Saturday, August 16, 2014

What Kind of Bird House Should you get?


The primary reason to have bird houses is to attract different species of birds to your home and give them a place to nest and live in safety and comfort so that you can enjoy watching them. Approaching this from a broader perspective, when putting in bird houses you should also establish feeding and watering sites and schedules for your visiting birds.

·         Robins. Although robins prefer a nesting post, they will build nests in enclosed bird houses.

·         Wrens. Wrens prefer a smaller, boxy structure. They prefer having a single, small entry.

·         Martins. The large, multi-room martin houses are some of the most beautiful bird houses made. Of a size to allow detail work, they can be quite fancy.
https://www.etsy.com/listing/195908106/new-itemhandmade-hunter-green-and-black?ref=listing-2

 
Adding a bird house, or more than one, to your yard can attract many birds that you didn’t count on. Wren houses, small and secure, also attract other small birds, but most of them won’t nest in a martin house because of the multiple openings. Of course, there is nothing stopping you from putting up multiple bird houses to attract different kinds of birds.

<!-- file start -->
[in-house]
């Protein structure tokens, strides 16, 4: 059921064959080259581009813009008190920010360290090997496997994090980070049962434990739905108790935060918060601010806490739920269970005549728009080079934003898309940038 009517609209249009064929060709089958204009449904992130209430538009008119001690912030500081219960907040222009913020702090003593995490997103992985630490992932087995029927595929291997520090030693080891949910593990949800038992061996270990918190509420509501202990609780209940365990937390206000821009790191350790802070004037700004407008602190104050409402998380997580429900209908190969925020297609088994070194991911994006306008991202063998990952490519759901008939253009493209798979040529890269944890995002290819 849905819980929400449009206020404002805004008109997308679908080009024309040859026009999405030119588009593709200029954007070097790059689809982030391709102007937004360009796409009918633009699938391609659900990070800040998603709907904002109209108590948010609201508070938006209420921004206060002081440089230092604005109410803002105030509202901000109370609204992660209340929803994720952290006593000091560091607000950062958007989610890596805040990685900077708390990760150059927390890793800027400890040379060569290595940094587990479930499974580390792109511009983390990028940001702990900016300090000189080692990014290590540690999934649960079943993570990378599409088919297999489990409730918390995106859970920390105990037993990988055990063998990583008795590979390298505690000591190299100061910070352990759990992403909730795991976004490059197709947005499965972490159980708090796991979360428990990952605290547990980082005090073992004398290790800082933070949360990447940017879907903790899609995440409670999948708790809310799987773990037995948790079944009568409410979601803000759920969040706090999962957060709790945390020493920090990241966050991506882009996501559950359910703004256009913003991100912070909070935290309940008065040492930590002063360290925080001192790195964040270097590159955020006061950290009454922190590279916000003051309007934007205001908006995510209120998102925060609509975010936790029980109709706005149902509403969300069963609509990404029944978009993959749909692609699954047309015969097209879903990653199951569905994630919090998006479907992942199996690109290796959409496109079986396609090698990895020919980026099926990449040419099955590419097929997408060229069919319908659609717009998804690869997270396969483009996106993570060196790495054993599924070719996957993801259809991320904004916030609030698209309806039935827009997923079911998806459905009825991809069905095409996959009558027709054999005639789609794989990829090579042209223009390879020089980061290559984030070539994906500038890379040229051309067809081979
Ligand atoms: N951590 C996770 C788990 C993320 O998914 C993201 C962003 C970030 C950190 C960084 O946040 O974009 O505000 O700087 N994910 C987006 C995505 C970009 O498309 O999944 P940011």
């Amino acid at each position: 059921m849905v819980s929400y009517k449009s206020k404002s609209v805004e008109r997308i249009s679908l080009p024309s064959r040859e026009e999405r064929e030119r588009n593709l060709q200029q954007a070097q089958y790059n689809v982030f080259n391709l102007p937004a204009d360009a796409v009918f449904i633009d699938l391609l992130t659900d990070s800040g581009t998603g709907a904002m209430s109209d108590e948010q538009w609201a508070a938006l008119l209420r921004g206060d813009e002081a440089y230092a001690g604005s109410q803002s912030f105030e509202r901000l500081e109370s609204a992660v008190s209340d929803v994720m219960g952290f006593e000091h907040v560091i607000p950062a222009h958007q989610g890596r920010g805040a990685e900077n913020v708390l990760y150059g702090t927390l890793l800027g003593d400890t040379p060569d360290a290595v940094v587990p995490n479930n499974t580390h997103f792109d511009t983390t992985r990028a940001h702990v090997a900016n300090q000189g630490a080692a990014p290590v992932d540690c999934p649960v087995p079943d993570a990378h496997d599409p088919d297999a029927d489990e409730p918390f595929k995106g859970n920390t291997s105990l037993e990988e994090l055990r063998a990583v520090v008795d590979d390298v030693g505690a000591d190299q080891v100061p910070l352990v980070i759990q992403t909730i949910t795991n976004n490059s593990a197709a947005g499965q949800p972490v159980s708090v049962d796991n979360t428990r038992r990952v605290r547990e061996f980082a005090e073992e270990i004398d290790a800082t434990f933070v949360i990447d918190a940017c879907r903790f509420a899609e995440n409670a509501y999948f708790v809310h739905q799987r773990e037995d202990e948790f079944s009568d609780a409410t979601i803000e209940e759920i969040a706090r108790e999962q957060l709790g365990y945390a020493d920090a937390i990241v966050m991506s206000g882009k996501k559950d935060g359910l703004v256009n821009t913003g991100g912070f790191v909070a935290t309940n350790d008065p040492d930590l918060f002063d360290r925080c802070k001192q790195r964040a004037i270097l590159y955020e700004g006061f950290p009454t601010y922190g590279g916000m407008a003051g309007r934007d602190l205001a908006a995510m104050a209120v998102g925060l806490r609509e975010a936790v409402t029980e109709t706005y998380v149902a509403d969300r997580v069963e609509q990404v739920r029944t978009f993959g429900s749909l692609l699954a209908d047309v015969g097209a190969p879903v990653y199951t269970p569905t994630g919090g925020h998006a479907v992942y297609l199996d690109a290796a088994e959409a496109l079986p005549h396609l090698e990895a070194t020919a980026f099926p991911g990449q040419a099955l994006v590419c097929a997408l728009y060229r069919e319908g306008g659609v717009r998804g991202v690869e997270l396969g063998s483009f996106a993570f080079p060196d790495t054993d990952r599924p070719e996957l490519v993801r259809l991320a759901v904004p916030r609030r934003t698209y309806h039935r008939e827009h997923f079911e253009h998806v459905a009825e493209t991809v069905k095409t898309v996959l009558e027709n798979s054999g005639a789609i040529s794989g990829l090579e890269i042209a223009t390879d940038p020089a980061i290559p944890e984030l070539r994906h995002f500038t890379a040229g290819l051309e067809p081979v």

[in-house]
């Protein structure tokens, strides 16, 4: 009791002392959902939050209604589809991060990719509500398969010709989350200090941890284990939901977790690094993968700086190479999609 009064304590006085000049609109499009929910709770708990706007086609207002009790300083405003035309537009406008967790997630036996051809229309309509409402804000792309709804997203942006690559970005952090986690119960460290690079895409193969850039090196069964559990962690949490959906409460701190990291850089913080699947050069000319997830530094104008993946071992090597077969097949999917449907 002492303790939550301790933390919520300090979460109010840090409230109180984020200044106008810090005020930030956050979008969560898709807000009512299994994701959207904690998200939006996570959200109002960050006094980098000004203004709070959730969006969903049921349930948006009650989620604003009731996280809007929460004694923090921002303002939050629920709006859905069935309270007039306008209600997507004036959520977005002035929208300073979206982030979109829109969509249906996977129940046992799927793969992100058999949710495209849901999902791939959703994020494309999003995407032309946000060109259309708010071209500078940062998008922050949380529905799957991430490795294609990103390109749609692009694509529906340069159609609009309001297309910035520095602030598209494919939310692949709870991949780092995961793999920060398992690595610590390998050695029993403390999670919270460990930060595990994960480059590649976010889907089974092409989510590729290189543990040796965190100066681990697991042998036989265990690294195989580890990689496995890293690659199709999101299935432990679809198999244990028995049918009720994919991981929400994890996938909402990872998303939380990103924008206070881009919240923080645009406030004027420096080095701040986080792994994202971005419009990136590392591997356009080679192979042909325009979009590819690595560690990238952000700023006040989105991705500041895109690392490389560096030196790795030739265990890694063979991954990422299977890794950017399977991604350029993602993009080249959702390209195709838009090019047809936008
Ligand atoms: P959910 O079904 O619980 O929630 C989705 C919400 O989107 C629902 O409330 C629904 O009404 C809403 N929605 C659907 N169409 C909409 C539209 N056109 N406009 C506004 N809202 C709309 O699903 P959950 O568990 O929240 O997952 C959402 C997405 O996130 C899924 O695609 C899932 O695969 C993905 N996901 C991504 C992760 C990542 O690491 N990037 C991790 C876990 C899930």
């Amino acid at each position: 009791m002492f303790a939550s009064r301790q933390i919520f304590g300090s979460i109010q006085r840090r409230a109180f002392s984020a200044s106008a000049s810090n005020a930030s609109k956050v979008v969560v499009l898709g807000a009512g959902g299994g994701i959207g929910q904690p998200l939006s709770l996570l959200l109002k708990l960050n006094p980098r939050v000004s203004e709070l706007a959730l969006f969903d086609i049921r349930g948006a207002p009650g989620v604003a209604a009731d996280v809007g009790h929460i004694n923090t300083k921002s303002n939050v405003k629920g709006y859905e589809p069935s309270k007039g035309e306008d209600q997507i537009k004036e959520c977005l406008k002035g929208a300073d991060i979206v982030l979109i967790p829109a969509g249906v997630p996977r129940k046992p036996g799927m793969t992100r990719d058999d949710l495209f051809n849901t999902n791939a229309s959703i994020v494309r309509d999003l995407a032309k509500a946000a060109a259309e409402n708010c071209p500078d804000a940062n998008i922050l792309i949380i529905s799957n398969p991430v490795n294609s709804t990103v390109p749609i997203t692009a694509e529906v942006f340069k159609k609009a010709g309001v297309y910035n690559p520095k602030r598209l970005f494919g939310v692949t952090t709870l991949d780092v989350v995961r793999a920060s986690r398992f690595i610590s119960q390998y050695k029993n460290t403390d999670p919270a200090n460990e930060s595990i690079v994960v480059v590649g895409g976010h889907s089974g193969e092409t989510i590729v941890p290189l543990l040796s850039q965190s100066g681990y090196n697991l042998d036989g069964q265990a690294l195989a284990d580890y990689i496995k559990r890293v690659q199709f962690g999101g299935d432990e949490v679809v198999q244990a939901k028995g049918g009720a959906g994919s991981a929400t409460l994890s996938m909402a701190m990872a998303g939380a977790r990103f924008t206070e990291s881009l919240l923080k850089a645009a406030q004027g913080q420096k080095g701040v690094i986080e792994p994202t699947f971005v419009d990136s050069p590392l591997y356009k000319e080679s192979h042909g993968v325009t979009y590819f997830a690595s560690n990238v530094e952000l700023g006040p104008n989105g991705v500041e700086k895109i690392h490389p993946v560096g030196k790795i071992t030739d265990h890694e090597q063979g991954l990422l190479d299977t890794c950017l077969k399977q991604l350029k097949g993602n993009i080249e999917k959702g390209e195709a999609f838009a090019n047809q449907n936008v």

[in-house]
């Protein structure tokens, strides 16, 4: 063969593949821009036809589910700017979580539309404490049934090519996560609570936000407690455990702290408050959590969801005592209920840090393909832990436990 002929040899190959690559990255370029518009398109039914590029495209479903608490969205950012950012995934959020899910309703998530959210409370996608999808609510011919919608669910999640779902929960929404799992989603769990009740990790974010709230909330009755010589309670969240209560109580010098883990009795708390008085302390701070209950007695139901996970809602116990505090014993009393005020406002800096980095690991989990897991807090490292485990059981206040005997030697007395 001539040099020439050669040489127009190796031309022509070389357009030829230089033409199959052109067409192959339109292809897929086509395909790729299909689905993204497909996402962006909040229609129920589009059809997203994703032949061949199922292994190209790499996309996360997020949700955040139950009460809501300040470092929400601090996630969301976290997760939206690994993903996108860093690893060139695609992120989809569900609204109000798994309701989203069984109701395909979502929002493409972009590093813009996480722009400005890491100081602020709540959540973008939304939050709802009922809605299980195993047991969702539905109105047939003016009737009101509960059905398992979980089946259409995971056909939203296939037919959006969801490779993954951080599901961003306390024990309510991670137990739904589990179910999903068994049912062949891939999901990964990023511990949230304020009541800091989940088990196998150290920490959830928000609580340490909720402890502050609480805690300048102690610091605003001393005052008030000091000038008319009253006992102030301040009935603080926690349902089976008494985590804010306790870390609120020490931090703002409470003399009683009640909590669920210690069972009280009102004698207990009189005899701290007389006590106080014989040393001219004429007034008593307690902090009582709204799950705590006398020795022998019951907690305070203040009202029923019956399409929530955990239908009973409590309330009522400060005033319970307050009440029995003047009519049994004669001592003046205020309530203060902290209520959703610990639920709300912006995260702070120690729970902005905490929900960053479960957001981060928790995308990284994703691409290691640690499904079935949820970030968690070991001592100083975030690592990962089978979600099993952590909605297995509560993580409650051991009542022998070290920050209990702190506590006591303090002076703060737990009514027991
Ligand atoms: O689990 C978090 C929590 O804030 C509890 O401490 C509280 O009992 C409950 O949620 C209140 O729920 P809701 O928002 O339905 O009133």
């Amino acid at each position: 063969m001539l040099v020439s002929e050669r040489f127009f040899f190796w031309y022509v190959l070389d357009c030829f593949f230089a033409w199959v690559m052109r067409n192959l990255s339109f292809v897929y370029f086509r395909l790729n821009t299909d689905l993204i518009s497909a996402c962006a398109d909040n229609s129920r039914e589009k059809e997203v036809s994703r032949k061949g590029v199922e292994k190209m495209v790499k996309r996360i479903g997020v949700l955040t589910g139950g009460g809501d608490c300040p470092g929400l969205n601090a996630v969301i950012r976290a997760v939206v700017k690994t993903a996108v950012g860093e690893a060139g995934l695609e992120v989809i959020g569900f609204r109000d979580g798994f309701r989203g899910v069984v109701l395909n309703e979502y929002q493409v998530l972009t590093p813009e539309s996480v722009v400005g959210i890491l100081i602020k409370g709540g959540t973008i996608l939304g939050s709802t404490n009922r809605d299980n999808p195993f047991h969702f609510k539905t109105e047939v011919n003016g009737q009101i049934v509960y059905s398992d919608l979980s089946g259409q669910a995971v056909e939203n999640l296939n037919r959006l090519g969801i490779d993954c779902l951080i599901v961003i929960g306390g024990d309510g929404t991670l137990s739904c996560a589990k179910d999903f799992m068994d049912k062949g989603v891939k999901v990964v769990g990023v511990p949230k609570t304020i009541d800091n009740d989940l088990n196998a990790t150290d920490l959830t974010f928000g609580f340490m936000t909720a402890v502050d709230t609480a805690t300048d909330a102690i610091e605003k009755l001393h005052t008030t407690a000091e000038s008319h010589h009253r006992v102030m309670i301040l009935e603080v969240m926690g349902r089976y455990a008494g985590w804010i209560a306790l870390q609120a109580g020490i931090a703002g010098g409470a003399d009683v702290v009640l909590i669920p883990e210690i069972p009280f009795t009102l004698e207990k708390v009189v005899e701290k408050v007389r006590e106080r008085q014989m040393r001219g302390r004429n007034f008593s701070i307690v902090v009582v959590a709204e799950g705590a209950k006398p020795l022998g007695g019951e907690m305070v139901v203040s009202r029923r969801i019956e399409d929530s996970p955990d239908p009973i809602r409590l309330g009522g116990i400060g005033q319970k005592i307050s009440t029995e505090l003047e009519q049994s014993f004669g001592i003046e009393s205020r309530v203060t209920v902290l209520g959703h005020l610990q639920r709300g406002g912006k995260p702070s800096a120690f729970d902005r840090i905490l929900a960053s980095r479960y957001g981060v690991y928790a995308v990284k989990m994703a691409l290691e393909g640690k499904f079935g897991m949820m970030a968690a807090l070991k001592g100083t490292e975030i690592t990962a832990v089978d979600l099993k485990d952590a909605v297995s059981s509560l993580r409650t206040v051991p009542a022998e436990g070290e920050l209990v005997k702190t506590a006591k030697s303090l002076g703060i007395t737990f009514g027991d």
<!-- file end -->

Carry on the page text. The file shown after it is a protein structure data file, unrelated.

There are some general rules to follow when locating bird houses, though. Placement is an important consideration. You don’t want to have the bird house too close to the feeder since the feeder will not only attract other species of birds, it will also attract squirrels, cats and other predators. Placing bird houses near bushes or trees will give the inhabitants a place of refuge if they feel they are in danger.

You don’t want the entry of the bird house to face east or south. This will make the interior of the bird house too warm during the late morning and early afternoon. Mounting a bird house on a pole, as opposed to suspending it from a tree, can protect the nesting birds from climbing predators.

Cleanliness is important if you want to attract birds to your home year after year. Buying or building a birdhouse that can give you access to the interior at least once a year for cleaning will make it much simpler. Cleaning should be done every spring prior to the mated birds nesting and laying eggs. For your own health, wear a face mask and gloves while cleaning the bird house.

Keeping your bird baths and feeders clean and full of water and food will also help attract a variety of birds, and other small animals, to your yard. Depending on the season and location, you might have to refill bird baths a couple of times per day to ensure fresh water for visiting birds.
https://www.etsy.com/listing/75149088/sale-item-price-is-marked-wood-hanging?ref=listing-3
 

Wednesday, August 6, 2014

Where and How to Spot Pileated Woodpeckers


The pileated woodpecker (Dryocopus pileatus) is a crow-sized, North American woodpecker that inhabits forests across the eastern United States, throughout Canada and parts of the Pacific coast. It is the largest woodpecker in the United States, with the possible exception of the possibly extinct Ivory-billed woodpecker.